Speech given at the annual Walk Together event organised by Welcome to Australia in Sydney
Friends, the clouds are gathering, but nothing can rain on this parade.
Walk Together is always a highlight of my year because it’s a carnival and a festival of goodwill. To all of you, thank you for coming out today and saying “Welcome”.
It has been said already, but this is a country that has two foundations. We have a foundation in the ancient civilisation of Indigenous people, the longest, oldest continuing living culture in the world. And we have a modern foundation as a nation of immigration. Because if you’re not an Aboriginal or Torres Strait Islander person then you are either a migrant or a descendant of a migrant.
We should be proud of our migrant heritage and our achievement of a multicultural society. One of the most successful multicultural societies in the world. When it is challenged, when there are those who appeal to fear or division or intolerance we have a responsibility to speak up. And today with your presence here you are speaking up. Speaking up for a better society, for one that will include those who come here as refugees, they may be fleeing persecution, and we’re standing up for a society that judges not by colour or by background but by character.
The smallest gesture can make a big difference. I remember my mother – we came here as migrants from France, my parents were refugees from Laos to France – but when my mother arrived here with her broken English, albeit with fluent French, she found one of the most comforting things that happened in her workplace, she worked as a nurse, was to have a colleague standing next to her on the phone listening to a conversation and translating things or giving her an extra second to make her response.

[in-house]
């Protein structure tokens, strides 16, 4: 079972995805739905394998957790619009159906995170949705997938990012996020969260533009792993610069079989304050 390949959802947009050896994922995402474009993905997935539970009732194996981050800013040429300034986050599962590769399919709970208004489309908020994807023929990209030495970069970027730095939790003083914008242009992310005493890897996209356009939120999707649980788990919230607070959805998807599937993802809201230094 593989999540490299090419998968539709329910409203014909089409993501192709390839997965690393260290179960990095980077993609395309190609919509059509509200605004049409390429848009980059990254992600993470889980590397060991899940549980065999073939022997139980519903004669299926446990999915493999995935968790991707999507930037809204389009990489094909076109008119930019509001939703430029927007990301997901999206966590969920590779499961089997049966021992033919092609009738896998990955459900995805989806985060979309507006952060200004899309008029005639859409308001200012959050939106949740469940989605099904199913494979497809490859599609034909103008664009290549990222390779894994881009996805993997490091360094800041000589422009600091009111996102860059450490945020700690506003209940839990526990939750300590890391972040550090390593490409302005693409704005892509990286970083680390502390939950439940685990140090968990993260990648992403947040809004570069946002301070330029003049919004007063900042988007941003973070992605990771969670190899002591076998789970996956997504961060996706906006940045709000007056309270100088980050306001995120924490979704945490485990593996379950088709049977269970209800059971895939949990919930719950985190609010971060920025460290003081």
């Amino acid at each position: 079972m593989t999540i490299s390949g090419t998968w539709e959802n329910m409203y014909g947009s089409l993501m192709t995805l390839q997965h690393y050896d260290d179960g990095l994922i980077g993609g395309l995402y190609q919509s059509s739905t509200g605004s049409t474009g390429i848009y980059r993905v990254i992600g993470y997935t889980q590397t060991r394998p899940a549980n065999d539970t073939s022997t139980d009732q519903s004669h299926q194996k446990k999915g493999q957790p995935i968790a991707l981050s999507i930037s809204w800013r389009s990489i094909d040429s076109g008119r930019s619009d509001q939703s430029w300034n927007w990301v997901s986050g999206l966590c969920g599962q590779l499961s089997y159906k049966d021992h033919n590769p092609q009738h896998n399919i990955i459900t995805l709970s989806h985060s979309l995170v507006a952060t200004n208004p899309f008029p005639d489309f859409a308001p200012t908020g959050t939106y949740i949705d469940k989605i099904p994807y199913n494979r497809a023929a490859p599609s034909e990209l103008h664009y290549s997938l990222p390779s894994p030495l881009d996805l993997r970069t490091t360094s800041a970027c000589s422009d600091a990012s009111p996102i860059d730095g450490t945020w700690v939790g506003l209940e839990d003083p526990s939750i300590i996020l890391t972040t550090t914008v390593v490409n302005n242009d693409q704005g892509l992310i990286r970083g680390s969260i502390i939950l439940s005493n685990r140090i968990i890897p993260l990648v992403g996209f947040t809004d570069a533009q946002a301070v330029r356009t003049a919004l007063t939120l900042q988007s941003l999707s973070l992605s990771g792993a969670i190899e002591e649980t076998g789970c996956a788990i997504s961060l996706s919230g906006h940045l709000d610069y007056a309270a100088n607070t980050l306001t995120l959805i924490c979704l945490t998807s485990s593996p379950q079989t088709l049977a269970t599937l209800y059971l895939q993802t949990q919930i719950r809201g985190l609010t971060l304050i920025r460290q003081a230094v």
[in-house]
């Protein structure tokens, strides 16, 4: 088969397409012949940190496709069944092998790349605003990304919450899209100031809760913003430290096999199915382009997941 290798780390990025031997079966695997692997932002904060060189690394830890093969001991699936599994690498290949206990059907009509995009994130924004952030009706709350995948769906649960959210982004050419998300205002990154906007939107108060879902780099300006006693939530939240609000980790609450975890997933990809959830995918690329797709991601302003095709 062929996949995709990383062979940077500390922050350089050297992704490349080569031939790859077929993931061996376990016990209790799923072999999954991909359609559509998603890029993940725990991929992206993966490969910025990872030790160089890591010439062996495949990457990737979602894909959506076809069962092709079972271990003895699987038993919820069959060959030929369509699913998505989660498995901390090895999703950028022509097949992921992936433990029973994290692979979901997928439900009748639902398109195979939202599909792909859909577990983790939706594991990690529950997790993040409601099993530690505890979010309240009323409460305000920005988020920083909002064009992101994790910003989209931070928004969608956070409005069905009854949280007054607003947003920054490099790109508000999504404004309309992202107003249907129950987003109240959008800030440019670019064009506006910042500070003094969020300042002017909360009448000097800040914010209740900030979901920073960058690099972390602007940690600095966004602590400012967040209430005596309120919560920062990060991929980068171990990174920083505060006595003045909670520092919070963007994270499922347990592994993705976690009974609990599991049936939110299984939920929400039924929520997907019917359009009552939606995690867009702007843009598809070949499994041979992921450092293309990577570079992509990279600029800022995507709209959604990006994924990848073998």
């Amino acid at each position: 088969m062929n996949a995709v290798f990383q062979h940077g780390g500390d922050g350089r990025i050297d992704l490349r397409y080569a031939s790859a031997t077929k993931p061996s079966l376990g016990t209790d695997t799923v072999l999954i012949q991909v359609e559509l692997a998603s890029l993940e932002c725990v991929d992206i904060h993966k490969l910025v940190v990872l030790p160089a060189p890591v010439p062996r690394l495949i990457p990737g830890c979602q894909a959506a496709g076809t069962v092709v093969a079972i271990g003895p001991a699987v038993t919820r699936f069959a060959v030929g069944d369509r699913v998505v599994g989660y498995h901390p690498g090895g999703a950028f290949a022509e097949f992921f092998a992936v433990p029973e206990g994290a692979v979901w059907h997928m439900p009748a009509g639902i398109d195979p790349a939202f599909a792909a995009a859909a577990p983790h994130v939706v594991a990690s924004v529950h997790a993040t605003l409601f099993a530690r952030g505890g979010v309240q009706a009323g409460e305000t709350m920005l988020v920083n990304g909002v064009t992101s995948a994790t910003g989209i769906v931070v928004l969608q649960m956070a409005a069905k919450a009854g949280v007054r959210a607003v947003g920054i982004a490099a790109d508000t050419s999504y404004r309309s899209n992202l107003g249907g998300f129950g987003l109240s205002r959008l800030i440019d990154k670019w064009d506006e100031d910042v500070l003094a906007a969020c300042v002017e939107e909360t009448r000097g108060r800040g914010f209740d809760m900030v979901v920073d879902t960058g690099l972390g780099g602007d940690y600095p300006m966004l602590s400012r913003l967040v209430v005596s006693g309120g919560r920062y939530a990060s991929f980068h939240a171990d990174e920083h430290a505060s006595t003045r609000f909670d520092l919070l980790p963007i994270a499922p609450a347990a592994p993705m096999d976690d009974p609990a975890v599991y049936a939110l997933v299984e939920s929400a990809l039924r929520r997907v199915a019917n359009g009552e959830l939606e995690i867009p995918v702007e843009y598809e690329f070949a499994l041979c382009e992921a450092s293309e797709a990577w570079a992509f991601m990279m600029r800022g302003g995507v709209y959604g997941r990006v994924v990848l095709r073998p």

Now all of us can make a gesture of goodwill. Whether it’s an understanding nod, whether it’s a hand of friendship or whether it is speaking up in favour of others who are suffering or experiencing hardship.
There is a lot to despair about, we still have a long way to go to ensure that refugees are treated humanely, there is still systemic racism experienced by aboriginal people, we have Muslim Australians who are targeted by intolerance and prejudice.
So when we are speaking out there, when we are thinking about our contribution and our responsibility, think not only about celebrating our multiculturalism but also about defending it. And that may involve a more challenging task than saying that diversity is great or that we’re enriched by our multiculturalism. That may involve standing up to racism or religious bigotry.
But in all of this let’s think about the kind of future society that we want. The vision of that future should be a simple one; we should have a country that’s defined not by fear, we should have a country that isn’t about intolerance, rather we should have understanding in place of ignorance and hope in place of fear.
Once again thank you for coming out. I think we can all celebrate today but let’s all ensure that we continue to work together to ensure that we become the best country that we can be.